As you may recall, the impact of the proposals would have been to convert the existing conservatory from a multi-function, flexible and comfortable space into an open (on 3 sides), draughty (Shisha) smoking area. The withdrawal of these proposals preserves this local asset, with this area now operating as a new Indian restaurant.
Brentford Football Club Training Ground (Jersey Road)
Following on from our previous update on this, we submitted our response to the Planning Application, in which we supported it but asked for a number of conditions to be attached to the approval. The developer made some detail changes to the application, none of which affected our previous support for the application, and resubmitted it to the council. The Planners recommended approval of it, and supported effectively all of our requested conditions as part of the approval.
As a result we did not comment further, and the application was approved by the council recently.
Shisha lounge on Spur Road Isleworth
A retail unit on Spur Road, right next to the Green School, recently opened up as a Shisha Lounge, consisting of an internal café area (the original layout of the premises) and an external open seating area on the pavement for shisha smoking. It transpired that this did not have planning permission and the council instigated enforcement action. A retrospective planning application was then submitted. We objected to this because on the basis that is an inappropriate location for such an operation, being so close to the school and the application was refused.
The applicant then appealed and the appeal decision was a split decision. The part of the appeal relating to the use of the internal area of the premises as a café was upheld. However that relating to the addition of the external area (used as a Shisha smoking area) was refused, with the inspector agreeing that the external area should not be granted planning permission.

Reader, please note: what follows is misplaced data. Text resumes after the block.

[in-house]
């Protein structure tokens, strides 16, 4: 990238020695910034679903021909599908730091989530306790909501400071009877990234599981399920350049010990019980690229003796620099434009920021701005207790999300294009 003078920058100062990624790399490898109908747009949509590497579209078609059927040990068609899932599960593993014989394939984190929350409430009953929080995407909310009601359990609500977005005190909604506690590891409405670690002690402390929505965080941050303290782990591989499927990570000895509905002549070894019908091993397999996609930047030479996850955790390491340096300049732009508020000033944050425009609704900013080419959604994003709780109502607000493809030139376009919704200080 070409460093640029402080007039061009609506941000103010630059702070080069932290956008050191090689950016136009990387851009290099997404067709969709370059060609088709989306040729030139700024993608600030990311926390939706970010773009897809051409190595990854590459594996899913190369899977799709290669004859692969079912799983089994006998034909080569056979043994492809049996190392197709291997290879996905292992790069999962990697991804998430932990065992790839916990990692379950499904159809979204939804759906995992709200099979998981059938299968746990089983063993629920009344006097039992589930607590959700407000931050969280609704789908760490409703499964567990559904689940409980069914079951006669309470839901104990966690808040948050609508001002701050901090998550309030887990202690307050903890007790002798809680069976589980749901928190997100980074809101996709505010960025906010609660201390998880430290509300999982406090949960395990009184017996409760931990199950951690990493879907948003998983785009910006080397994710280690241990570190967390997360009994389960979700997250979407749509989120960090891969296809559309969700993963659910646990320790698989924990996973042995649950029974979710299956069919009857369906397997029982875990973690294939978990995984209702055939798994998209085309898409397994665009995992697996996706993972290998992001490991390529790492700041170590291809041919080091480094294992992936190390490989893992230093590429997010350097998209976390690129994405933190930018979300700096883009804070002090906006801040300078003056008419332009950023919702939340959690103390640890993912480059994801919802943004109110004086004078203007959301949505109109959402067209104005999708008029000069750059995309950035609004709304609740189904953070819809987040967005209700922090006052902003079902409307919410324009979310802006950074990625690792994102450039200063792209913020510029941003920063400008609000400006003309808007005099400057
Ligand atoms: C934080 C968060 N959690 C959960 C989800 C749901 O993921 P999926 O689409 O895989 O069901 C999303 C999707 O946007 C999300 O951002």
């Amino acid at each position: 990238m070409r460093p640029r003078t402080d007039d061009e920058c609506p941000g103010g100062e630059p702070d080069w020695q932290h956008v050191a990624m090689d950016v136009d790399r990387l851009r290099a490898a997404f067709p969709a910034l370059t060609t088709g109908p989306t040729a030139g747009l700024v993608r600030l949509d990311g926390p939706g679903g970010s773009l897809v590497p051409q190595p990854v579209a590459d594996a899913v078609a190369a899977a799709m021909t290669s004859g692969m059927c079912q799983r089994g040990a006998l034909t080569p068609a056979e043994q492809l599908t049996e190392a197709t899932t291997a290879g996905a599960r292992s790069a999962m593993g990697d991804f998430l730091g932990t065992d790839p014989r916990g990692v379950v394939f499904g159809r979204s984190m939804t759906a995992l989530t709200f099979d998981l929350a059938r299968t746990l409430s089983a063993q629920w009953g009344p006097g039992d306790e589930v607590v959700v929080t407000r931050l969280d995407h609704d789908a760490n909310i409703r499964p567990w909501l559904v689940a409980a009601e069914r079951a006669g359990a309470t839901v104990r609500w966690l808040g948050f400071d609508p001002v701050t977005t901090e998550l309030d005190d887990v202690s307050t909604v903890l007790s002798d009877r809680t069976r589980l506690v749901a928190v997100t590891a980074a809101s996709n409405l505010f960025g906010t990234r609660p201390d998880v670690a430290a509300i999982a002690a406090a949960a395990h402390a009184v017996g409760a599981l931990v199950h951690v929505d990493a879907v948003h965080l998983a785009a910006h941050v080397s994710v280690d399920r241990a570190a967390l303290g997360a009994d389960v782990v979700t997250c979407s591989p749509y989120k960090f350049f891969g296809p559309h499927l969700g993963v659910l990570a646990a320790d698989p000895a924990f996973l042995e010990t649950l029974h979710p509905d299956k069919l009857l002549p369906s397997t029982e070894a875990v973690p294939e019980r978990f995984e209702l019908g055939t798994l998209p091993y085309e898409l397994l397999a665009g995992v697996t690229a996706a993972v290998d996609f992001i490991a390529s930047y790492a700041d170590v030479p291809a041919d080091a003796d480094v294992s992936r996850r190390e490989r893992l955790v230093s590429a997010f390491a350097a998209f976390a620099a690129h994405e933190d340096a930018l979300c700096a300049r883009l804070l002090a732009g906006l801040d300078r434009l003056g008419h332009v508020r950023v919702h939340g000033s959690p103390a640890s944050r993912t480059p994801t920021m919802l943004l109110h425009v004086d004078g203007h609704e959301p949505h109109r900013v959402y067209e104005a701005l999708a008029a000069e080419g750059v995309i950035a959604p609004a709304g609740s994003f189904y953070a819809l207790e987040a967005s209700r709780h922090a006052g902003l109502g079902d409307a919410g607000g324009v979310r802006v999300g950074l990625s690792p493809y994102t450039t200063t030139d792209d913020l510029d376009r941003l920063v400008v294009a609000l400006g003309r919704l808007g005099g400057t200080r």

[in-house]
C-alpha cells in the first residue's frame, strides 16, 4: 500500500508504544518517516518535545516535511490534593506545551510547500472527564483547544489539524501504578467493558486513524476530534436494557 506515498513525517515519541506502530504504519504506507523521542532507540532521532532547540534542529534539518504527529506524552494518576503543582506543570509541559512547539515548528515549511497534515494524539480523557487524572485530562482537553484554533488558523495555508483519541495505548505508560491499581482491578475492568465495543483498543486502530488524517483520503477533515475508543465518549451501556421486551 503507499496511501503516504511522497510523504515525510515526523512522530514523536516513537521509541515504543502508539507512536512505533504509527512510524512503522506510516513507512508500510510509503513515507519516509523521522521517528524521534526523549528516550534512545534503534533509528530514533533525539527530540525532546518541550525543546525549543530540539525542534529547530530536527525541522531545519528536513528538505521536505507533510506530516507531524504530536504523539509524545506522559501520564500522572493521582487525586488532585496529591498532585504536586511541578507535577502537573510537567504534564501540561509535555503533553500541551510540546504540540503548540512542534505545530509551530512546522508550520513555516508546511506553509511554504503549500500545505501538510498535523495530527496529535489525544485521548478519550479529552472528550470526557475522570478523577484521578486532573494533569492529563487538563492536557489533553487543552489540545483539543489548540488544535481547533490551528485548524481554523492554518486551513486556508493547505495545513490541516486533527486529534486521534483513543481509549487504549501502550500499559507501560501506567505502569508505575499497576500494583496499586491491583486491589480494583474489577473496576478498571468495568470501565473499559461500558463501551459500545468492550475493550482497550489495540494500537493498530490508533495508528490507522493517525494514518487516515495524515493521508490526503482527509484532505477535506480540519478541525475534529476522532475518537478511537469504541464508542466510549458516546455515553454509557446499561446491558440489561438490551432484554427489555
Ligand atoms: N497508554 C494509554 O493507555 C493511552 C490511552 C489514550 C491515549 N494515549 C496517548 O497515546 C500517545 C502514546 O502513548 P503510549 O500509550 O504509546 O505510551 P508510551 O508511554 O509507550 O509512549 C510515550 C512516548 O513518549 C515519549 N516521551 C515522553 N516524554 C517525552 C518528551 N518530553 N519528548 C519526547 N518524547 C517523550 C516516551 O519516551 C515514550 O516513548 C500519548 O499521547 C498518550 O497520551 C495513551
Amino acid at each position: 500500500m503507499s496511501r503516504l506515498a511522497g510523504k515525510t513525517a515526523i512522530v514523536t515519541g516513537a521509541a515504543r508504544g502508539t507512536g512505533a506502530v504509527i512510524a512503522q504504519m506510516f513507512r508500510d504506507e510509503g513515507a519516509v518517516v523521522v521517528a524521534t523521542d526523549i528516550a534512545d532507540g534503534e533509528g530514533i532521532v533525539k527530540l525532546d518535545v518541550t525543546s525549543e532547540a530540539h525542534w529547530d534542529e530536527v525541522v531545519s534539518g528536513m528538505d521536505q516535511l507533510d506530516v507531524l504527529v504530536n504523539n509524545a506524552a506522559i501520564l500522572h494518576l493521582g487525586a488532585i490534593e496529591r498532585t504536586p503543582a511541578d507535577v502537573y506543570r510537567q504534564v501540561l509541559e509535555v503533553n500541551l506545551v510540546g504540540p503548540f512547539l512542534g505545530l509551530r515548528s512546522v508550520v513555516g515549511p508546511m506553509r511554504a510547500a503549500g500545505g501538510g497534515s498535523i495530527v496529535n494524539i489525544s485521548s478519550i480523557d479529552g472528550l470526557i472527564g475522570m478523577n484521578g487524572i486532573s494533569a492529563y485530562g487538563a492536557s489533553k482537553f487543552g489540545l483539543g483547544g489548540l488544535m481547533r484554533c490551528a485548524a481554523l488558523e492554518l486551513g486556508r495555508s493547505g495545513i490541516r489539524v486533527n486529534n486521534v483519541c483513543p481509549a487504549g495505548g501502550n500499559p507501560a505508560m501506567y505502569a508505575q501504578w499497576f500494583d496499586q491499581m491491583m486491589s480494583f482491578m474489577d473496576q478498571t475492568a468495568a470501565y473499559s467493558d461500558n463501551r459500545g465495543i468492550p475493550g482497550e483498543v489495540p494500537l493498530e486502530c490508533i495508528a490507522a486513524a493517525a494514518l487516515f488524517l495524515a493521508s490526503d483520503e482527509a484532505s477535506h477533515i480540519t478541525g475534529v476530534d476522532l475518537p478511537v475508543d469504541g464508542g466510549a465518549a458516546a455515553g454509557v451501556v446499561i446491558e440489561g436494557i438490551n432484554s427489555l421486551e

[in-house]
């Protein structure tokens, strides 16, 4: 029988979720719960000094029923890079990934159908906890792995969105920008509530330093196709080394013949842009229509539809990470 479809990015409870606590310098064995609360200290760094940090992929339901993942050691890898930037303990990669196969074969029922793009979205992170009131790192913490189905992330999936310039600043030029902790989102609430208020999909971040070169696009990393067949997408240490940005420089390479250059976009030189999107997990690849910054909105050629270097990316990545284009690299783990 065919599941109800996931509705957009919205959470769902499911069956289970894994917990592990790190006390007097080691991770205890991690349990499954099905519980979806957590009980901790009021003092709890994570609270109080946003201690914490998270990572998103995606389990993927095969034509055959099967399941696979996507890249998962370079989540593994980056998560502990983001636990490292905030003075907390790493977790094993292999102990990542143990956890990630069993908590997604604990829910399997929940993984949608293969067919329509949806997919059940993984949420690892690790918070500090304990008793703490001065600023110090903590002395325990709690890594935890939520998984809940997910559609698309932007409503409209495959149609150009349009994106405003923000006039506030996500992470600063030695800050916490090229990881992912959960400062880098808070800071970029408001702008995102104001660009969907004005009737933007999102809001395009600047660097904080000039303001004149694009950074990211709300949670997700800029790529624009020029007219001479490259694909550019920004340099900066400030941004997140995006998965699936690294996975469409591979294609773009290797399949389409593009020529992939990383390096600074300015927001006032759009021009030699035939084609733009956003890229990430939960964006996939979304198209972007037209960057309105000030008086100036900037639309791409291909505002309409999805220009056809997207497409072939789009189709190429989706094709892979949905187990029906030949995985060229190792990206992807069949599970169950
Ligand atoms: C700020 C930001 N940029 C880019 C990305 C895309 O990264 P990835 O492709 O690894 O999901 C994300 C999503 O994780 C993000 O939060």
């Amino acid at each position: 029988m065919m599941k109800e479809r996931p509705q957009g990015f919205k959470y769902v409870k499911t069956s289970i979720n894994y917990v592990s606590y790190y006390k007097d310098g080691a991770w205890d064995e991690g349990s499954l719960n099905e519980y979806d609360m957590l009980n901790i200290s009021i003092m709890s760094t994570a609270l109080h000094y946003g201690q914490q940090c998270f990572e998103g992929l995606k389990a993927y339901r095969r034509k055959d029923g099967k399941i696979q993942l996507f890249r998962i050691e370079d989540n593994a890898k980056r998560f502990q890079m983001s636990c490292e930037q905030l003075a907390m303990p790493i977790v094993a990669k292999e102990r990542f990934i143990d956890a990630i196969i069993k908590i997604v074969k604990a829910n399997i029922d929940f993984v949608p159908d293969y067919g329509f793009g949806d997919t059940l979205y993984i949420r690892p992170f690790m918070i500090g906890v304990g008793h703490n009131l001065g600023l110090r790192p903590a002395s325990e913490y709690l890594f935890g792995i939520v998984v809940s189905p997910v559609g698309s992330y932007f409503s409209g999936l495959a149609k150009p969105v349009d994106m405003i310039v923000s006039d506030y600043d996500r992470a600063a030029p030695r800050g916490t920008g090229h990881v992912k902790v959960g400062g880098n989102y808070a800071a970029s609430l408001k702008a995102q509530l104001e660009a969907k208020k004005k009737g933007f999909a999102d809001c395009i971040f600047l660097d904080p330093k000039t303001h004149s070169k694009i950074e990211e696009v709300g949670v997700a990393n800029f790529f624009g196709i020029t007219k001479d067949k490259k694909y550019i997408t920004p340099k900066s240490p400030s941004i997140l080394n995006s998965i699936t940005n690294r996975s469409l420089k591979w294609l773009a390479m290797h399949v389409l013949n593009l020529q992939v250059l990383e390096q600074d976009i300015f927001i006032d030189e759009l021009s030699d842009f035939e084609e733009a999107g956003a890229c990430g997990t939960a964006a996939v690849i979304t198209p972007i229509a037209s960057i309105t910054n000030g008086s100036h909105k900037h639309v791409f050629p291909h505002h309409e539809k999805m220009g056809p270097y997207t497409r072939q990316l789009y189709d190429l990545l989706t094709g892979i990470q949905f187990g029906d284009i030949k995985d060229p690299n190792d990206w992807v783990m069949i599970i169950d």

Mobile Phone transmitter aerials
We have objected to a proposal for yet more masts on the Great West Road next to Jersey Gardens. Our concerns regarding these related to
- The proposed masts being far taller than current ones (as high as 17.5 m) and as such will be far more visually obtrusive than current ones
- The introduction of a sizable number of additional cabinets onto the street area, reducing the space for pedestrians and obstructing the view, resulting in a safety hazard.
The application was refused by LBH.
Redevelopments of family homes into multiple flats
We have objected to a number of these. There is a real shortage of family homes in the borough, yet developers are trying to convert these into what are, in most cases, a set of minimum-size flats / bedsits which will then be rented out. Thankfully, LBH agree in most cases with us, and have rejected a number of these applications. In addition they have taken enforcement action where developers try and get round this by going ahead with the redevelopment without seeking planning permission.
Dudley House Planning Condition removal
When this development of this building into a number of flats was approved, the council attached a number of planning conditions to the approval which were accepted by the developer. One of these forbade any resident of the flats from applying for a parking permit in the surrounding CPZ (a limited number of parking spaces were provided on site).
Once the development had been completed the developer asked for this condition to be removed. We objected on the basis that planning conditions are an integral part of planning approval, and are the way that groups such as ourselves can ensure that a development remains acceptable. Allowing the retrospective removal of them did, in our view, undermine this whole premise. Unfortunately the council did not agree and accepted the request.
172-174 Wood Lane
This was a very large family house on a road consisting of family houses. A developer proposed to demolish this and build a block of flats. We (and neighbours) objected with the result that a revised application was submitted. Whilst this was a little better, the substance of all our objections remained unchanged and we objected and spoke against it at the planning committee. Despite being able to convince almost half the planning committee, the proposal was (just !) approved.